Suzi Feay: No critic sets out to 'kill' a book

Share
Related Topics

Literary editors can only read about the Telegraph books pages' recent legal drubbing at the hands of disgruntled author Sarah Thornton with a shiver of horror. Thornton's book Seven Days in the Art World received a merciless review from literary grande dame Lynn Barber, and Thornton promptly sued. The judgement compensated Thornton for the perceived damage to her professional standing as an academic to the tune of £65,000.

Is this episode going to lead to blander reviews in future? On inspection, the case is so specific that it's hard to imagine its conditions being replicated. Barber had been a Turner Prize judge (a somewhat unhappy one) and was originally approached by the author as an interviewee for the book. Whether or not Barber in fact granted that interview was one of the points in question. The other was a somewhat technical point about whether Thornton had offered her subjects "copy approval" – which the court found she hadn't.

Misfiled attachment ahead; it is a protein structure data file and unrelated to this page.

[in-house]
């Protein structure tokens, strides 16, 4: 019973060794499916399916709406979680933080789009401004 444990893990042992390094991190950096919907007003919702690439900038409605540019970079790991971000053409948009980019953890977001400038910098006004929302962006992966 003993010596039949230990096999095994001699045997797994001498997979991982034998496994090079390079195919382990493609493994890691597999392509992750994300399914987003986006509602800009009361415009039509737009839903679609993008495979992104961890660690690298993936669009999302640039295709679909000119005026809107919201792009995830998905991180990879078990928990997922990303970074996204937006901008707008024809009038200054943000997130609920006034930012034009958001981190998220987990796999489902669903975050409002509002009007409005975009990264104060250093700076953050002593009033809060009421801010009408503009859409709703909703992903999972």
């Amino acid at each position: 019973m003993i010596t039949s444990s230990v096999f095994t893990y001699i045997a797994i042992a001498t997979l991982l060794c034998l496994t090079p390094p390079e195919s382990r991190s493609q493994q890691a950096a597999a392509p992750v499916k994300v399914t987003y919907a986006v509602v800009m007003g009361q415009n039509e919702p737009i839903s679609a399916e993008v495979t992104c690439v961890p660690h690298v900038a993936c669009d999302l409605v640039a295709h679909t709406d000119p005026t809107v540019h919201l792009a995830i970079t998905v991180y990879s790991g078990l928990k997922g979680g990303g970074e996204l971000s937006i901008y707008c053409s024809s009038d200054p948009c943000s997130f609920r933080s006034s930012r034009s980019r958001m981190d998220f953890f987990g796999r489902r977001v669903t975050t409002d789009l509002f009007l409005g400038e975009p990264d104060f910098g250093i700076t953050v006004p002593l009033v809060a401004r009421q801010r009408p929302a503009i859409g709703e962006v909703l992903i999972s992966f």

As a commissioner of reviews, you're aware that often a person with specialist, insider knowledge will also precisely be a person with an axe to grind. Barber's stint as a Turner Prize judge seemingly made her a good choice to review an "ethnographic" study of the art world, but it also implicated her in the topic. Thornton claimed in a communication to her publicist that the fact that Barber was criticised in the book by two of Thornton's interviewees constituted a reason why she "might want to kill the book".

Now I'd be very surprised if Barber had a hide a millimetre less thick than a rhino's, and was worried for one moment about any negative comments. "Kill the book" not only seems an exaggerated response to an admittedly tough review, but a misunderstanding as to what book reviewing is all about.